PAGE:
The Hawaii Public Utilities Commission (PUC) staff has proposed that state residents who participate in community-based renewable-energy programs should receive a credit on their electrical bills, the local Honolulu Star-Advertiser reported on June 11.
The PUC staff submitted its proposal on June 8 in response to Hawaiian Electric’s and Kauai Island Electric Utility Cooperative’s applications for community solar programs, which the utilities had filed last October.
In exchange for a one-time minimum payment, a ratepayer would get an interest for 20 years in the electricity generated by a renewable project. Participants also would receive a discount on their electrical bills – depending on which renewable energy project a customer buys into and how much of an initial investment the customer makes.
The PUC staff said the setup would be similar to a reverse auction. Those participating in the program would be credited for the energy their share of the project produces according to the credit rate cap for that time of day.
Under the terms of the PUC proposal:
- Oahu residents who participate in a community renewable-energy program would be credited 15 cents per kilowatt-hour (kWh) at midday (9 a.m. to 5 p.m.), 17.75 cent/kWh on-peak (5 p.m. to 10 p.m.) and 17 cents/kWh off-peak (10 p.m. to 9 a.m.)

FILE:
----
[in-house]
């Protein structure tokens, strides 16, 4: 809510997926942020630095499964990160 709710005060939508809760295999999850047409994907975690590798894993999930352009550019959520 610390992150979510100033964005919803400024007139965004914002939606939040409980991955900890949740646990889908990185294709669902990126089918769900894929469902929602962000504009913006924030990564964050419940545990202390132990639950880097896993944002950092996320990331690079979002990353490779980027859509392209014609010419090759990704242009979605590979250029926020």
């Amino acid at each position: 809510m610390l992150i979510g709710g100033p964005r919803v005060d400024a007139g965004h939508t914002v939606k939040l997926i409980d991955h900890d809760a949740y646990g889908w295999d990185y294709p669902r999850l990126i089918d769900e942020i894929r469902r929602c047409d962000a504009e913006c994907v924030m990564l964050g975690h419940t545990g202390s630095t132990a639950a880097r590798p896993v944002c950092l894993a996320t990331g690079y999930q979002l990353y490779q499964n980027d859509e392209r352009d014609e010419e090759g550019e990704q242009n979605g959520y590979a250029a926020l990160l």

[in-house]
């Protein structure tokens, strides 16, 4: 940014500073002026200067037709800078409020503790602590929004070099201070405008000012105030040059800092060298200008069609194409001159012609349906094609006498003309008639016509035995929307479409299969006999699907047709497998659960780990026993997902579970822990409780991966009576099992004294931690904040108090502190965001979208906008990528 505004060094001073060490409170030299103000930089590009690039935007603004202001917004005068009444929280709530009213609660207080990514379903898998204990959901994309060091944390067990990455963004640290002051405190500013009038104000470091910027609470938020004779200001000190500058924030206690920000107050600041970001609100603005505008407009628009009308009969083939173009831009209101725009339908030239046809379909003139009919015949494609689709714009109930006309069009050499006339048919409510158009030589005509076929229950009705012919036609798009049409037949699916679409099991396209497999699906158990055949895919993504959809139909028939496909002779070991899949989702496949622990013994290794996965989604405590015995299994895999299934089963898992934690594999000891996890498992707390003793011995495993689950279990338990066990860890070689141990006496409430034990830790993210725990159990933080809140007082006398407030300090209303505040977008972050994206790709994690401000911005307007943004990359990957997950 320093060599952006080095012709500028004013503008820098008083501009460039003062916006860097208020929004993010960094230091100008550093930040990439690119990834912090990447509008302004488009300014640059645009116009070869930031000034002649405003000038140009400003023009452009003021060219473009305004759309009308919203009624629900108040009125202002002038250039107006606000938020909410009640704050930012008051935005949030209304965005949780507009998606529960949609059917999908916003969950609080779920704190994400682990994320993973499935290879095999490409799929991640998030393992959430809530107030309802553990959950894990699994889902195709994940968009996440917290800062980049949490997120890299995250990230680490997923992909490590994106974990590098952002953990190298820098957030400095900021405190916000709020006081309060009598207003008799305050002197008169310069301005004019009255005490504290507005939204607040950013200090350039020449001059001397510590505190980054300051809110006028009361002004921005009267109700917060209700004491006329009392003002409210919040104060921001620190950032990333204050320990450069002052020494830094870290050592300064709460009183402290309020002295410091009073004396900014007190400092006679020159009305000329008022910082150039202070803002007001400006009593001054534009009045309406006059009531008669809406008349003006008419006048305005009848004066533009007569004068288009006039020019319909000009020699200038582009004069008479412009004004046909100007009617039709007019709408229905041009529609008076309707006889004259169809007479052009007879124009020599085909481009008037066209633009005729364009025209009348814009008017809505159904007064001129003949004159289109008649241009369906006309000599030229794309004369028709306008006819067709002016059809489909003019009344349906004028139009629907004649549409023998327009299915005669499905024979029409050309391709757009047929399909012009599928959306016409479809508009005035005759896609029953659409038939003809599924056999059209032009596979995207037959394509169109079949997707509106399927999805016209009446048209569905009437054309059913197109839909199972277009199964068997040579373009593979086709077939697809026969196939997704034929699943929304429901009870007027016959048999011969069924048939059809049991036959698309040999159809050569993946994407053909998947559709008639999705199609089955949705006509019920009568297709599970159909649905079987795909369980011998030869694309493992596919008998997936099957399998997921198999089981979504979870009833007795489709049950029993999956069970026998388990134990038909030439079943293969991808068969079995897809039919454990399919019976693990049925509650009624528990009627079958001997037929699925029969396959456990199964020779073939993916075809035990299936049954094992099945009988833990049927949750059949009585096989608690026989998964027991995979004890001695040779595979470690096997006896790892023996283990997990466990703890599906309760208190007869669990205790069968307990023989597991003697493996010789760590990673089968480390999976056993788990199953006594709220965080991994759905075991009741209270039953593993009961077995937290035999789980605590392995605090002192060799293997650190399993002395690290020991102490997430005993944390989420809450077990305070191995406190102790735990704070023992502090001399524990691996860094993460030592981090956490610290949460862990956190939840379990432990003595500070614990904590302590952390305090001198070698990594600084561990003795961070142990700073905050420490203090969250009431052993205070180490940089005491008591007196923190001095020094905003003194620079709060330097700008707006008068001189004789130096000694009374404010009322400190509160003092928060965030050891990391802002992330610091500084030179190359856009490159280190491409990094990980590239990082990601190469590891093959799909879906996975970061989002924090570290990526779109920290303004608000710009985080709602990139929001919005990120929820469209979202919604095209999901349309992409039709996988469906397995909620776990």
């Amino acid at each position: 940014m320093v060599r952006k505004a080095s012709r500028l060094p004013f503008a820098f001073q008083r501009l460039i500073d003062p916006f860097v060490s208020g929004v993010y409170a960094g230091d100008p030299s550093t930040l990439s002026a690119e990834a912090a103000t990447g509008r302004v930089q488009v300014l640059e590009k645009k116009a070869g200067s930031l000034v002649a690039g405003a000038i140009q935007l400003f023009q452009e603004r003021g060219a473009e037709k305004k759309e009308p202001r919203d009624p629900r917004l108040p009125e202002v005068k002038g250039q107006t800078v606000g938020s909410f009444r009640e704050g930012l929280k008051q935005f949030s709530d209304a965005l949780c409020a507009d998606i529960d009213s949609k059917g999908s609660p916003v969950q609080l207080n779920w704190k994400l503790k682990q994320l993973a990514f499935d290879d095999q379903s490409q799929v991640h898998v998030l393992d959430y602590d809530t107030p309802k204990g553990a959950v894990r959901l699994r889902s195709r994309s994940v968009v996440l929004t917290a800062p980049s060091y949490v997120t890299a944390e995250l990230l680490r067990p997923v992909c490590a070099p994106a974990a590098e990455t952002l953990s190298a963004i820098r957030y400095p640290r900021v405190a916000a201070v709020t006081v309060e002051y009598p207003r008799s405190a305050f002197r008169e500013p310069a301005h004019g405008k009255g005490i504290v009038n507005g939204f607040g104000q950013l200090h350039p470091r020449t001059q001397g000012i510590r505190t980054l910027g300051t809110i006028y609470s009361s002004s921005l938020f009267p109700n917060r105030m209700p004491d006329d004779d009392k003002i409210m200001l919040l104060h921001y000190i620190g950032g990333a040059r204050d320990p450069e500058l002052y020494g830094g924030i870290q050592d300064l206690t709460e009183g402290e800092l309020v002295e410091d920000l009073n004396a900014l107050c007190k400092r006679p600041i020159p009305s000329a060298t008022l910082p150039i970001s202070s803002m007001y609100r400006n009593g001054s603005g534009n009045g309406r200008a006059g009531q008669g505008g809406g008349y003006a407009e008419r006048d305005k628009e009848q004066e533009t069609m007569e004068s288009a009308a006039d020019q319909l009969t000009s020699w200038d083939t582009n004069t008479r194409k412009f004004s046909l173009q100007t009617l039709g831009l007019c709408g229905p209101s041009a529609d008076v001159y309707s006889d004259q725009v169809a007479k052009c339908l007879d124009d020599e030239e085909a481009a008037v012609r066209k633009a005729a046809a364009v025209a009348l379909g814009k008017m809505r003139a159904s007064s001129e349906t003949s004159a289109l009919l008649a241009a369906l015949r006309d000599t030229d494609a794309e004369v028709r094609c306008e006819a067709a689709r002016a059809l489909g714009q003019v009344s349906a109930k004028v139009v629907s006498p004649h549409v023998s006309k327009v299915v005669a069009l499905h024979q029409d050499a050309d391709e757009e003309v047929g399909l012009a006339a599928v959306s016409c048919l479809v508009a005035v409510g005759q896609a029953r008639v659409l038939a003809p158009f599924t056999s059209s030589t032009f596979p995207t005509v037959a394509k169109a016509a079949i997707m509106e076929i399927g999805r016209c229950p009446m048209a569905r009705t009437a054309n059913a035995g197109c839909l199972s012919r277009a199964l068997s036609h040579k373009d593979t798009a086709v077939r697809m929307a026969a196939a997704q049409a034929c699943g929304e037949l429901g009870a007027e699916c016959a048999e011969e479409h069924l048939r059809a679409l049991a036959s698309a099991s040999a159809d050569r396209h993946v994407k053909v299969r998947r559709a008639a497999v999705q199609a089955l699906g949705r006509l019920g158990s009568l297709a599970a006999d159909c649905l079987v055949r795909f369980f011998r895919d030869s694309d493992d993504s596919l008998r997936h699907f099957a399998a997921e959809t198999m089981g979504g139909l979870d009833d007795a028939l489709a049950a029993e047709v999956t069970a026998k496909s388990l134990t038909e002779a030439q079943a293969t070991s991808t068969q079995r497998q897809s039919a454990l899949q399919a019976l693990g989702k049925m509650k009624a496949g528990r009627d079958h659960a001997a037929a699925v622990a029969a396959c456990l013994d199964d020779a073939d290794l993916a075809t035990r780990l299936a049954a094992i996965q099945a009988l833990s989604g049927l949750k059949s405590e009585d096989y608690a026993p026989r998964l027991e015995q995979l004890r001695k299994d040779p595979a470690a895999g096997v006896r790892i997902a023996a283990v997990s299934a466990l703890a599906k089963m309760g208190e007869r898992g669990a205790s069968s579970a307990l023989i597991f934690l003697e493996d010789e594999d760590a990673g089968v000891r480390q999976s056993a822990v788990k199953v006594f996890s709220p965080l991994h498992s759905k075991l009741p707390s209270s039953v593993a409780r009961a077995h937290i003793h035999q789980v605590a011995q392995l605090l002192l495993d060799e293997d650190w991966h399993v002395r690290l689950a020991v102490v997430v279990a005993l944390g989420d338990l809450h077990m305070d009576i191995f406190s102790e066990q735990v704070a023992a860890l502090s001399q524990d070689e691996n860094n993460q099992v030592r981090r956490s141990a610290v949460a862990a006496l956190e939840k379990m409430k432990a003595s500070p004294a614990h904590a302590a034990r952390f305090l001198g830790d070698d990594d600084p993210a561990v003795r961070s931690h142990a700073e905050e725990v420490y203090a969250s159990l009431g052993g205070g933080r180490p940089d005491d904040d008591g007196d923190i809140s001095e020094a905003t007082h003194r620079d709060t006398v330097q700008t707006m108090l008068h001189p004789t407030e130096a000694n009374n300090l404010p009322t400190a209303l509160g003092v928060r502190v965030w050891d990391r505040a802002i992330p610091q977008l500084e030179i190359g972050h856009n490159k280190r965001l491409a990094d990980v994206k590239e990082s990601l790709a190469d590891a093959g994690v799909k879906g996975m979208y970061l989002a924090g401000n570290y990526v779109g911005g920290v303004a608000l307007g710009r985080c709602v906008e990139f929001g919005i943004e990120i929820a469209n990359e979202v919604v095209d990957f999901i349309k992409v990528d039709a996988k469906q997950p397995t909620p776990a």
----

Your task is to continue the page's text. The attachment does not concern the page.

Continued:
- Maui residents would be credited 13.75 cents/kWh at midday, 19 cents/kWh on-peak, and 15.75 cents/kWh off-peak.
- Lanai residents would be credited 24.5 cents/kWh at midday, 24.75 cents/kWh on-peak, and 23.5 cent/kWh off-peak.
- Molokai residents would be credited 19.75 cent/kWh at midday, 20.5 cents/kWh on-peak, and 19.75 cents/kWh off-peak.
- Hawaii Island residents would be credited 9.75 cents/kWh at midday, 16 cents/kWh on-peak, and 11.25 cents/kWh off-peak.
- Kauai residents would be credited 10 /kWh at midday, 14.5 cents/kWh on-peak, and 10 cents/kWh off-peak.
Credits from the program would roll over from one month to the next. Annually, all remaining rollover bill credits would be lost.
The PUC requires that each community-based program should have an online portal, be limited to customers who are not enrolled in other solar incentives, and require a 1-kilowatt minimum customer subscription.